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Matching satellite and ground-based data for Chlorophyll-a sensing in reservoirs

Kayastha, Priya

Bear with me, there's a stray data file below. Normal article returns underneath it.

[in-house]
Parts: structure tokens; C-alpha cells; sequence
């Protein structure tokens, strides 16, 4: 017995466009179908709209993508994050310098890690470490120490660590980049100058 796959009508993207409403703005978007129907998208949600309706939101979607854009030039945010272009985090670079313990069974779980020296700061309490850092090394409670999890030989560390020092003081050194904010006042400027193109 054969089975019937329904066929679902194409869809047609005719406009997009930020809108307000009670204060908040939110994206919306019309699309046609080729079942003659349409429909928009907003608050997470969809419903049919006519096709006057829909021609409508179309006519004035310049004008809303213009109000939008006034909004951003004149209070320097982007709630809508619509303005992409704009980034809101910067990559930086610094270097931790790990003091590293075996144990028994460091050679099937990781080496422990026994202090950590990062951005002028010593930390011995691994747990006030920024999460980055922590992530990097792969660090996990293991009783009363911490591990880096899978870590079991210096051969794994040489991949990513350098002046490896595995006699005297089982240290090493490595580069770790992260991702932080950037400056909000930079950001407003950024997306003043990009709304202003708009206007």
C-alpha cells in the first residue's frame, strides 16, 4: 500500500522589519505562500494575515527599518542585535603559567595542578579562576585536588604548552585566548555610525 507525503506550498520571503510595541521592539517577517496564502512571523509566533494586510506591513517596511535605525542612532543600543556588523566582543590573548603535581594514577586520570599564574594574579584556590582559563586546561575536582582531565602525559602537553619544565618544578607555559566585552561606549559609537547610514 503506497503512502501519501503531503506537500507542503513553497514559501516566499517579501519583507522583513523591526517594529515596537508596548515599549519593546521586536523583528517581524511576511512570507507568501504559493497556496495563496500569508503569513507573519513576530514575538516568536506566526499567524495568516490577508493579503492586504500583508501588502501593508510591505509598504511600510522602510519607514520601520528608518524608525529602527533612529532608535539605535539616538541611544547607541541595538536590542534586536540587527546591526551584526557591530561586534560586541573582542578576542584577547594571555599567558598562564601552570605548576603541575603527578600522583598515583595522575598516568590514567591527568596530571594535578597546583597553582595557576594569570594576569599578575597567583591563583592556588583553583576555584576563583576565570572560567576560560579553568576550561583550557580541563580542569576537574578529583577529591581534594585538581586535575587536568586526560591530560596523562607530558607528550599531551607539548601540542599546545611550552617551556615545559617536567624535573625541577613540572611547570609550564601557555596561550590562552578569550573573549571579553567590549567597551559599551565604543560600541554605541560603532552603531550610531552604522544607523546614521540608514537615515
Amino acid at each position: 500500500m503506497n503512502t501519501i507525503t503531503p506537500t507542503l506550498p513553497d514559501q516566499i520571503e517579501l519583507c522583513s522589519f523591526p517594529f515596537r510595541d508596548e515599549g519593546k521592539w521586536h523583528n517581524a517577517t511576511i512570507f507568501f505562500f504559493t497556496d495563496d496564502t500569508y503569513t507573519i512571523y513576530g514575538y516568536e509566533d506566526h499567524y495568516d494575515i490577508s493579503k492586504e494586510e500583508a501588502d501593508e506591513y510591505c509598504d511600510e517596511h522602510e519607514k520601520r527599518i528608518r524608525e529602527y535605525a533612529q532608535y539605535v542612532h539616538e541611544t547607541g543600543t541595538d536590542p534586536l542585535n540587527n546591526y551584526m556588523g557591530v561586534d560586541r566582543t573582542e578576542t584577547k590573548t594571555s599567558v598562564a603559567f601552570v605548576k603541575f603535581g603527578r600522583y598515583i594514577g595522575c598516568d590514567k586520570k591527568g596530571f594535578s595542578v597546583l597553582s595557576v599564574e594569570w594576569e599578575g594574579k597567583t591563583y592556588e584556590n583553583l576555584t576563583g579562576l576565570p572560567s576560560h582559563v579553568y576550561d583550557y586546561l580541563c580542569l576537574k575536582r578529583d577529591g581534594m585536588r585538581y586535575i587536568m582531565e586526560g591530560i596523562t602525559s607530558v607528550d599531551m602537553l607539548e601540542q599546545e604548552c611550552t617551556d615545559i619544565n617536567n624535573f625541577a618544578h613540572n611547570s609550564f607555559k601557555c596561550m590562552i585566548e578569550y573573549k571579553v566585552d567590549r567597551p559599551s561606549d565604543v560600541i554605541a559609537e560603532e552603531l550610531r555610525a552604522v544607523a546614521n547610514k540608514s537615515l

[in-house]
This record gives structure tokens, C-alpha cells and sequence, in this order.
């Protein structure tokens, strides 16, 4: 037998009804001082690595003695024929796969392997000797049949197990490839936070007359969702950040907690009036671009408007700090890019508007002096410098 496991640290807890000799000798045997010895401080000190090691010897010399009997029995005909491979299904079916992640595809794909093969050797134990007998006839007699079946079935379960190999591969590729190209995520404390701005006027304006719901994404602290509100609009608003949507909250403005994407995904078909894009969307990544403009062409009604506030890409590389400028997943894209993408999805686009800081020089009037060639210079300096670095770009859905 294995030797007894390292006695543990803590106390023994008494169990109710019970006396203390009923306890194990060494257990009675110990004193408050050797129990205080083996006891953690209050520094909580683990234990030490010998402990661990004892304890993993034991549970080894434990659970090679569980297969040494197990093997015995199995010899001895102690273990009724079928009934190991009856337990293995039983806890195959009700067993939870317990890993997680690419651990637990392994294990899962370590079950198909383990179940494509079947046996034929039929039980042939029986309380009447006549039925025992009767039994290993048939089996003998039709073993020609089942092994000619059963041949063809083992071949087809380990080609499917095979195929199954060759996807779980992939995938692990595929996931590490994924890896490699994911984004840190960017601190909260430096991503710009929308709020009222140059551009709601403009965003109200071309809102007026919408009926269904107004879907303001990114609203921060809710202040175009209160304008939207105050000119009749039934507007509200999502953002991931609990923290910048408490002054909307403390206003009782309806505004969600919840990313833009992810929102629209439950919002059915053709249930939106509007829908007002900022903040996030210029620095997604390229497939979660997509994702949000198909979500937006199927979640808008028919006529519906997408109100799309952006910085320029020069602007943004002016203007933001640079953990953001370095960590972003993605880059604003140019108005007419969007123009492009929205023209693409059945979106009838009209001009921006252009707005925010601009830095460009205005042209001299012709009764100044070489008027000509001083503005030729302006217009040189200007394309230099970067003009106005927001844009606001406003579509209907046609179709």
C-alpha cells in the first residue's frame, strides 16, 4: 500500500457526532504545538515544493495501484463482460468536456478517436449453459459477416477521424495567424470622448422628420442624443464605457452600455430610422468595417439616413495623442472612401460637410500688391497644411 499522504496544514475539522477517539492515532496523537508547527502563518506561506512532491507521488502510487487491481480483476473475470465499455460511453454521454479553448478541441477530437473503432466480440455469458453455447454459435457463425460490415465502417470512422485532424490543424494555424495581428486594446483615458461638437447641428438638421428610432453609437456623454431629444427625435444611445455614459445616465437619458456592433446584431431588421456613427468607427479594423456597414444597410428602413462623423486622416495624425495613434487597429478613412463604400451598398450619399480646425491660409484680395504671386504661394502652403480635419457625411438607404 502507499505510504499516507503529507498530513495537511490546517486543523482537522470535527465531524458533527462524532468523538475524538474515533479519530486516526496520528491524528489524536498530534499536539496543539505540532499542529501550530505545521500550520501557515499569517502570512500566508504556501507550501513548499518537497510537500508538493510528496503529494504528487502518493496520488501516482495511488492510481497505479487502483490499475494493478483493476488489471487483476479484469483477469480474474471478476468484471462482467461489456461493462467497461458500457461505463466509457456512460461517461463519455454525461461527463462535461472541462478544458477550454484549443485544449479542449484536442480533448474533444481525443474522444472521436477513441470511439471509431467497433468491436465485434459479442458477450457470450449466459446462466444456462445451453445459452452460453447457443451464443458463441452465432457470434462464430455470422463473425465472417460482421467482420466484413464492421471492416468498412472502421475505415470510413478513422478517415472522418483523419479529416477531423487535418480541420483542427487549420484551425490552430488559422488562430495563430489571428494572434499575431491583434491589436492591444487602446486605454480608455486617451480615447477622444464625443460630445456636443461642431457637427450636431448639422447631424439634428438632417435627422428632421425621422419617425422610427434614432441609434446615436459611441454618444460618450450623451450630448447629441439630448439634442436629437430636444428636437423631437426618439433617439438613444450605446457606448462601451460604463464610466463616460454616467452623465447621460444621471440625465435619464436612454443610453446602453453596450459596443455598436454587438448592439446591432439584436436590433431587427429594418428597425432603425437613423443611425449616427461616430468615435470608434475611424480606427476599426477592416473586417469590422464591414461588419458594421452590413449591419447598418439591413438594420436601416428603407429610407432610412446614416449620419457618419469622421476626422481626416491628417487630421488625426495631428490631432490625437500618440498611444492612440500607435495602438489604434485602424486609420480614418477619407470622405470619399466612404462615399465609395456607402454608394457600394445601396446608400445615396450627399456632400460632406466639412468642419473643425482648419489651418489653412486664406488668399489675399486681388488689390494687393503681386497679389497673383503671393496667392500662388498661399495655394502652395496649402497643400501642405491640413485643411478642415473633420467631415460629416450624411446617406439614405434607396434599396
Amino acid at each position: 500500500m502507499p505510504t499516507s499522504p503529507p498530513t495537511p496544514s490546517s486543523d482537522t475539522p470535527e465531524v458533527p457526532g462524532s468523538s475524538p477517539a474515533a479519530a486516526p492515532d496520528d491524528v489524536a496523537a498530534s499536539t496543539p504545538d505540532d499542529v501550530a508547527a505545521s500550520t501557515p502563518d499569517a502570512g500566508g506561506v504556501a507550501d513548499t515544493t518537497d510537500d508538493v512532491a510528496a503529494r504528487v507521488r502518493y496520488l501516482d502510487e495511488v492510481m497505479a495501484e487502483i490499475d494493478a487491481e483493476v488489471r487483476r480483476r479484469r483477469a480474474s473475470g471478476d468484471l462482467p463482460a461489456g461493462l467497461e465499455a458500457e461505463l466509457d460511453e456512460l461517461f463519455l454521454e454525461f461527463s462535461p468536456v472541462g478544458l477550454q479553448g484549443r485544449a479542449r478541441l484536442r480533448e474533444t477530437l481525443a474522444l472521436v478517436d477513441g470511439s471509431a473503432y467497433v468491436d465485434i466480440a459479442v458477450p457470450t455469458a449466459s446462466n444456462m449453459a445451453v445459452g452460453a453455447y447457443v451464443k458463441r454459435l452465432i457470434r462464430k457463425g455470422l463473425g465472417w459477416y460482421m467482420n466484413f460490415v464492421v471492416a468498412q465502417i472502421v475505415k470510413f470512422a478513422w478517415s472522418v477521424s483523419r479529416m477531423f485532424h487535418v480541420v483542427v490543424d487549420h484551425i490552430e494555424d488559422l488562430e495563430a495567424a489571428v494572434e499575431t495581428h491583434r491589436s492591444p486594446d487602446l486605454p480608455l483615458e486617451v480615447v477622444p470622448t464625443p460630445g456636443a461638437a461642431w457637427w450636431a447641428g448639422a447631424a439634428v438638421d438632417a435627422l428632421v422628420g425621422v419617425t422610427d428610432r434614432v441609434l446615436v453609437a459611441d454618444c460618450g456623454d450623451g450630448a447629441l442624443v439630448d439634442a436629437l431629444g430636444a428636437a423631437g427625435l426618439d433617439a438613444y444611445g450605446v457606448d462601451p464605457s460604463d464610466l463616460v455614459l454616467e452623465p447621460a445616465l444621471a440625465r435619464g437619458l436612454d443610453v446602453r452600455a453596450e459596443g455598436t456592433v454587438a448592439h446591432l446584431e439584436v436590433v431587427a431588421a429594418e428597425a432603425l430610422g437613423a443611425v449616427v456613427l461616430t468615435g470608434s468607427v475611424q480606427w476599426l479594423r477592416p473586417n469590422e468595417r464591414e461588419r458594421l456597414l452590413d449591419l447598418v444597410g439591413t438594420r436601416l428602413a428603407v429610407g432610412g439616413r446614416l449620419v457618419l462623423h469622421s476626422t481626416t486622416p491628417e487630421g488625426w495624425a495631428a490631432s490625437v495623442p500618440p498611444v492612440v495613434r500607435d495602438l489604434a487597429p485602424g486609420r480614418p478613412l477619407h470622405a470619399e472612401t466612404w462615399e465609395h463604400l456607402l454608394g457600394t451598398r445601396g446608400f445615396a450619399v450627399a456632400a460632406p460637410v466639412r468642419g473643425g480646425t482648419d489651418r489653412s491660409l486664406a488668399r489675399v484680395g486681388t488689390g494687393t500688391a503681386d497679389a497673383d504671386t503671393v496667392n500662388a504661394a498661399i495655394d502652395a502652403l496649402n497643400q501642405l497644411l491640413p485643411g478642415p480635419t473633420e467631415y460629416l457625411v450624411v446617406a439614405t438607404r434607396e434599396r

Algal blooms are a major concern due to the adverse health and economic impacts they have on humans, animals, and aquatic ecosystems. Chlorophyll-a, a photosynthetic pigment present in all major groups of algae, has been widely used as an indicator of algal blooms. Studies have used satellite remote sensing to develop Chl-a algorithms by pairing ground-based Chl-a and satellite spectral data that are temporally and spatially coincident. The problem with the development of satellite based Chl-a algorithms is that temporally coincident satellite spectra are not always available due to the mismatch between ground-based sampling and image acquisition dates. It is a common practice to use imagery acquired days before or after ground-based sampling assuming that negligible water quality changes would have occurred if no major limnetic and hydroclimatic activities happened. The literature suggests one day as the ideal temporal disparity between ground-based and satellite data, with some studies suggesting up to 7 days as acceptable. Previous studies have used multiple reservoirs to arrive at these conclusions. It is not clear if the variations observed were due the increasing temporal disparity or the multiple reservoirs. The objective of this study was to delineate the variations caused by increasing time windows and those caused by single versus multiple reservoirs. This study developed regression models using Landsat-5, Landsat-8, and Sentinel-2 for time windows ranging from the same day of satellite and ground-based data collection to eight days apart. We also developed and compared regression statistics for a single reservoir to those of multiple reservoirs. Single bands, band ratios, and spectral derivatives were regressed against Chl-a data from 10 reservoirs of Oklahoma. For the time window, the R^2 values for all three satellites decreased as the time window increased, with Sentinel-2 performing better than Landsat-8 and Landsat-5. The spectral bands present in Sentinel-2 are important predictors of Chl-a. The analysis for single versus multiple reservoirs revealed that the number of reservoirs was not as important as the time window and the satellite resolution for Chl-a sensing. Sentinel-2 and Landsat-8 provided high R^2 values when multiple reservoirs were used.